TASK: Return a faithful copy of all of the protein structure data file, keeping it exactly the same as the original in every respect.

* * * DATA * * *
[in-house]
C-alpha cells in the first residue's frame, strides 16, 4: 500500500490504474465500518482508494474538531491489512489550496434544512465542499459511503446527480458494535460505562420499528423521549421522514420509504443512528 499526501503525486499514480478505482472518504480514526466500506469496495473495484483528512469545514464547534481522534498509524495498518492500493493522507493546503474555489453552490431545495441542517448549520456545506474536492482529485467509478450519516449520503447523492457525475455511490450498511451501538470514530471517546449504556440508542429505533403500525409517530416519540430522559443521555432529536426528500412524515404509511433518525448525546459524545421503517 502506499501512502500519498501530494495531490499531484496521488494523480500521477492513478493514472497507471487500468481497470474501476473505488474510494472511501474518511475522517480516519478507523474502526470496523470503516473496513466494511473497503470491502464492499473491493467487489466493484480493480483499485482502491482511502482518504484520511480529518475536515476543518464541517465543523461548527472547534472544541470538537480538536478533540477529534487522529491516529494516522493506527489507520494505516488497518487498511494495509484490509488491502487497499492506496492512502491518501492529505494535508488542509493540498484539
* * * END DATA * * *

[in-house]
C-alpha cells in the first residue's frame, strides 16, 4: 500500500490504474465500518482508494474538531491489512489550496434544512465542499459511503446527480458494535460505562420499528423521549421522514420509504443512528 499526501503525486499514480478505482472518504480514526466500506469496495473495484483528512469545514464547534481522534498509524495498518492500493493522507493546503474555489453552490431545495441542517448549520456545506474536492482529485467509478450519516449520503447523492457525475455511490450498511451501538470514530471517546449504556440508542429505533403500525409517530416519540430522559443521555432529536426528500412524515404509511433518525448525546459524545421503517 502506499501512502500519498501530494495531490499531484496521488494523480500521477492513478493514472497507471487500468481497470474501476473505488474510494472511501474518511475522517480516519478507523474502526470496523470503516473496513466494511473497503470491502464492499473491493467487489466493484480493480483499485482502491482511502482518504484520511480529518475536515476543518464541517465543523461548527472547534472544541470538537480538536478533540477529534487522529491516529494516522493506527489507520494505516488497518487498511494495509484490509488491502487497499492506496492512502491518501492529505494535508488542509493540498484539